The Centers for Disease Control and Prevention (CDC) has announced that it’s looking into a possible link between severe lung diseases and e-cigarette use.
The agency launched its probe in response to “a cluster of pulmonary illnesses” in five states -- California, Illinois, Indiana, Minnesota and Wisconsin -- that appear to be linked with the use of e-cigarettes and other vaping devices.
The illnesses were mostly reported among adolescents and young adults, the CDC said.
“Additional states have alerted CDC to possible (not confirmed) cases and investigations into these cases are ongoing,” the agency stated over the weekend. “There is no conclusive evidence that an infectious disease is causing the illnesses. While some cases in each of the states are similar and appear to be linked to e-cigarette product use, more information is needed to determine what is causing the illnesses.”
Patients reported symptoms such as chest pain, fatigue, shortness of breath, and vomiting. Health officials said patients who experienced these problems were hospitalized after their symptoms worsened.
“All patients were hospitalized, with some needing assistance to breathe. While patients have improved with treatment, it is unknown whether there will be long-term health effects,” the Utah Department of Health said in a statement.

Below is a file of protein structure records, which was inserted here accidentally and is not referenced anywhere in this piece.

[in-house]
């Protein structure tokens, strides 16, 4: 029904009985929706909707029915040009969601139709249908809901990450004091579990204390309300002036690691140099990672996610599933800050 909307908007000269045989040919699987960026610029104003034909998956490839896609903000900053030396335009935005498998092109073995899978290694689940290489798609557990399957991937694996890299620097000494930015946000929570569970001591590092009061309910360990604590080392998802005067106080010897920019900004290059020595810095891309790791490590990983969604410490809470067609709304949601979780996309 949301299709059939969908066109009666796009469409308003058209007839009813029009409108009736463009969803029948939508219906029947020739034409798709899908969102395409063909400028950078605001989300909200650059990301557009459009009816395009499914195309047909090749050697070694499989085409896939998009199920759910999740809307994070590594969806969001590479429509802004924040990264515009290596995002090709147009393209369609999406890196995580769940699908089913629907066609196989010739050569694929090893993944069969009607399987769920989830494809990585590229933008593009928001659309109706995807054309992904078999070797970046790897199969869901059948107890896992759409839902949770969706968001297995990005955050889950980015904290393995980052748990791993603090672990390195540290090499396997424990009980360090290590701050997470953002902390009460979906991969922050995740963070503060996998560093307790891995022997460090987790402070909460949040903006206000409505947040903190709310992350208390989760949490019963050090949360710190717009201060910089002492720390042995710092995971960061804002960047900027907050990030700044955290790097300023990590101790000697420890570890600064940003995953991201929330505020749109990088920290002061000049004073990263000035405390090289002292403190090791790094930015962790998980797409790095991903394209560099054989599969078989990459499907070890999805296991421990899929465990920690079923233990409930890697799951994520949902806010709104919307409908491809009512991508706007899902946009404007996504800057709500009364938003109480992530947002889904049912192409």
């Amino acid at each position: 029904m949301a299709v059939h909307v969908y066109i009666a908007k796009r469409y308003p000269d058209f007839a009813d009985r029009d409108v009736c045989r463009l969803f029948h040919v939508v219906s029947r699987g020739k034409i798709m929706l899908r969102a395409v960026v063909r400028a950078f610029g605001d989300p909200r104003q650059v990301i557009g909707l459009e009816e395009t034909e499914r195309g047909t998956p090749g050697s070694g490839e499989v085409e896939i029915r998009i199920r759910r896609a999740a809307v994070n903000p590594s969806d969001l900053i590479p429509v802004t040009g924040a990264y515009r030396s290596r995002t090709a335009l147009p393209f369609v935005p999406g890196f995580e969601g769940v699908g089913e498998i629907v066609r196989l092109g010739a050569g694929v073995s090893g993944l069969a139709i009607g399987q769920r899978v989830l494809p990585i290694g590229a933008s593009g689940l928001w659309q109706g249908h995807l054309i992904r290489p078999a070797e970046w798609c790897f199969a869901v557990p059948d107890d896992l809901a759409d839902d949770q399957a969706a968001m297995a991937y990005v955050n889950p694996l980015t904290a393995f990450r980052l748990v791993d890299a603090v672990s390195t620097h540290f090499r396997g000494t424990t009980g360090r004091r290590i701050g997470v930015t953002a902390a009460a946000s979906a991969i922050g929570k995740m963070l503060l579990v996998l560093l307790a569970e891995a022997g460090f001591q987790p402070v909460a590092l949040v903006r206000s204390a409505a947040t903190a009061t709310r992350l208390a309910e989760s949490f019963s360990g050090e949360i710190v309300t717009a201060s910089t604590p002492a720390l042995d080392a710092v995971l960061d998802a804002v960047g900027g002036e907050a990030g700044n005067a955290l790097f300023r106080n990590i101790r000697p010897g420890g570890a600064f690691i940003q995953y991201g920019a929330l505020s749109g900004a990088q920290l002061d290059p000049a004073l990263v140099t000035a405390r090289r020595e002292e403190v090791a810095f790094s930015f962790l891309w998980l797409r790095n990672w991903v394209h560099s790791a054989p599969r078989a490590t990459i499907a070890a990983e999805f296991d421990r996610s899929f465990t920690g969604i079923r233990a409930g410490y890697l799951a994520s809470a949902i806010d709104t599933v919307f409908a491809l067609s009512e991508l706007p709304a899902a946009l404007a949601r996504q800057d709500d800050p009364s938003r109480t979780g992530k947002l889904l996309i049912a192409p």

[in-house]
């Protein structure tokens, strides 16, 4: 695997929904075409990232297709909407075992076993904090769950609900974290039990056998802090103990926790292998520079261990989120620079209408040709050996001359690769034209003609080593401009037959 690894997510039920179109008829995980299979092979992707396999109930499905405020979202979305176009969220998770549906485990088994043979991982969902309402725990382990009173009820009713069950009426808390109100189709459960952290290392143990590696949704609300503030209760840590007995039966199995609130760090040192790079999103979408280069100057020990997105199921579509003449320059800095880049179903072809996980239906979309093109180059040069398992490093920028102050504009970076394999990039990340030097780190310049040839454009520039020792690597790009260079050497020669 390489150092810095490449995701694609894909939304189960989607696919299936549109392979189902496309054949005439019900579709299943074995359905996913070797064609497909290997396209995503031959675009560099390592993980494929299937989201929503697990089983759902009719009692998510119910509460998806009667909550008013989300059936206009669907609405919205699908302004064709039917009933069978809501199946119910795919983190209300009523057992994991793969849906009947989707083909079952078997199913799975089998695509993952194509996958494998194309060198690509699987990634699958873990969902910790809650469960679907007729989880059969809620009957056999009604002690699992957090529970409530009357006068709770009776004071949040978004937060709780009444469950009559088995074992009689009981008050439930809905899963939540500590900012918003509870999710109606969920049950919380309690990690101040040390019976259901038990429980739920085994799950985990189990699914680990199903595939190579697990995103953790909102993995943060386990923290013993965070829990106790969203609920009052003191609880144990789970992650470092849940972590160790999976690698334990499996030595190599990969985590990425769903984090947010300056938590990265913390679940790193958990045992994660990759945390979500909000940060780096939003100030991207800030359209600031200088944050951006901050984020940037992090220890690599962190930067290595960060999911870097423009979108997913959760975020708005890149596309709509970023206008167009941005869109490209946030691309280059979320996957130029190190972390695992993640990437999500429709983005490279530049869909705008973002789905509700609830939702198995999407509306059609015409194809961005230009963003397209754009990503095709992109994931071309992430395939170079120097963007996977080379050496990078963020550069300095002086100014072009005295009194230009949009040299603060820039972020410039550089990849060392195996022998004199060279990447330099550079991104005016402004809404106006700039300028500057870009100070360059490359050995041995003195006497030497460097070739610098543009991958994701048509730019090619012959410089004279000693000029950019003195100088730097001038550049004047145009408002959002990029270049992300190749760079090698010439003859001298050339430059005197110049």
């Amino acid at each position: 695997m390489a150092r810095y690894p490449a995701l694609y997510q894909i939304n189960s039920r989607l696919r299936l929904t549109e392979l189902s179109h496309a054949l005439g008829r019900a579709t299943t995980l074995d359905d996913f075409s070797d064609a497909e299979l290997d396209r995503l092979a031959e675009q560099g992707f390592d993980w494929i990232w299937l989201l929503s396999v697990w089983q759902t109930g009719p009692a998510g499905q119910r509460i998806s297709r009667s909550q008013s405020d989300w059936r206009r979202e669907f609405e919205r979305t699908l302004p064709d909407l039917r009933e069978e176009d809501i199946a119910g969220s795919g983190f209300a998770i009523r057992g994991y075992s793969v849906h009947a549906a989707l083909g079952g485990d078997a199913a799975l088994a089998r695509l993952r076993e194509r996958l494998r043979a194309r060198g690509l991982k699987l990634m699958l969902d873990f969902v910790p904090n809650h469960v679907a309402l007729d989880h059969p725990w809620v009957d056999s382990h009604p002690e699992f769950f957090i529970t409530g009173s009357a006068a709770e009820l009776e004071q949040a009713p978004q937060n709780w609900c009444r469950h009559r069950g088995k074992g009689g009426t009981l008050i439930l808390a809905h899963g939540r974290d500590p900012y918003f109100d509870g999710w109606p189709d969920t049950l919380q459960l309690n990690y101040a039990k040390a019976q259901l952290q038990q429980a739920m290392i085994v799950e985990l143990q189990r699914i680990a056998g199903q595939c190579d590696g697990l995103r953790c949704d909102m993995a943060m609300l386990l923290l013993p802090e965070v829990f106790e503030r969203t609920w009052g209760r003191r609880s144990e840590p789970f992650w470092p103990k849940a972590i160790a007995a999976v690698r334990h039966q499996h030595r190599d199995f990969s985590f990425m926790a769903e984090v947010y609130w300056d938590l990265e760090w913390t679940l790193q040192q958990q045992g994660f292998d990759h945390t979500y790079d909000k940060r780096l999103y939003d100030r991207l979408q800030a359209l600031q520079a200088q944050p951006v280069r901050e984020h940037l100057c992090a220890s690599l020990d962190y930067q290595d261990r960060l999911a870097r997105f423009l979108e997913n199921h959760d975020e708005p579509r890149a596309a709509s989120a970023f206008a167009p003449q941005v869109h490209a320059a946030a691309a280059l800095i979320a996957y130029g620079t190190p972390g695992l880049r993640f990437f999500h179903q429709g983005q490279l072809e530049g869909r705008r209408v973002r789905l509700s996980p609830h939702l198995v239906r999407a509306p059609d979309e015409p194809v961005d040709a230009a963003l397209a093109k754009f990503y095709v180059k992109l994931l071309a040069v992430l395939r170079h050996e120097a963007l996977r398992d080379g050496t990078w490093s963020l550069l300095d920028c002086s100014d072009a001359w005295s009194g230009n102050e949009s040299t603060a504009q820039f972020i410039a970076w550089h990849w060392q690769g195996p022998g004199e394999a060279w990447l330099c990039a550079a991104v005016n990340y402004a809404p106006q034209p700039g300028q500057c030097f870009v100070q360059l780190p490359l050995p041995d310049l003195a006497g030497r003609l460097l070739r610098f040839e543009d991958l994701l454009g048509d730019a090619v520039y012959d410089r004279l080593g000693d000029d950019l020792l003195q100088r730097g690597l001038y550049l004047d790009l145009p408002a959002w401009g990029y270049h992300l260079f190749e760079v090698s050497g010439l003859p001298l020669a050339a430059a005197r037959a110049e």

Nearly 94 cases of “severe” illnesses associated with e-cigarette use have so far been reported across 14 states since June 28, according to the CDC.
Teen vaping raises alarm
Use of e-cigarettes among teenagers has skyrocketed in recent years, prompting both the FDA’s former chief and the Surgeon General of the United States to describe the issue as an “epidemic.”
Studies have found that e-cigarette use among high schoolers grew by 78 percent between 2017 and 2018, and Juul has been singled out for its role in creating the problem.
“The rise in e-cigarette use during 2017–2018 is likely because of the recent popularity of e-cigarettes shaped like a USB flash drive, such as JUUL,” the CDC said. “These products can be used discreetly, have a high nicotine content, and come in flavors that appeal to youths.”
In addition to carrying possible health risks, health officials have expressed concern that the recent surge in e-cigarette use among teens may lead to an increase in the use of combustible cigarettes.
In a statement published in February, CDC Director Robert Redfield said the rise in teen vaping “threatens to erase progress made in reducing youth tobacco use and is “putting a new generation at risk for nicotine addiction.”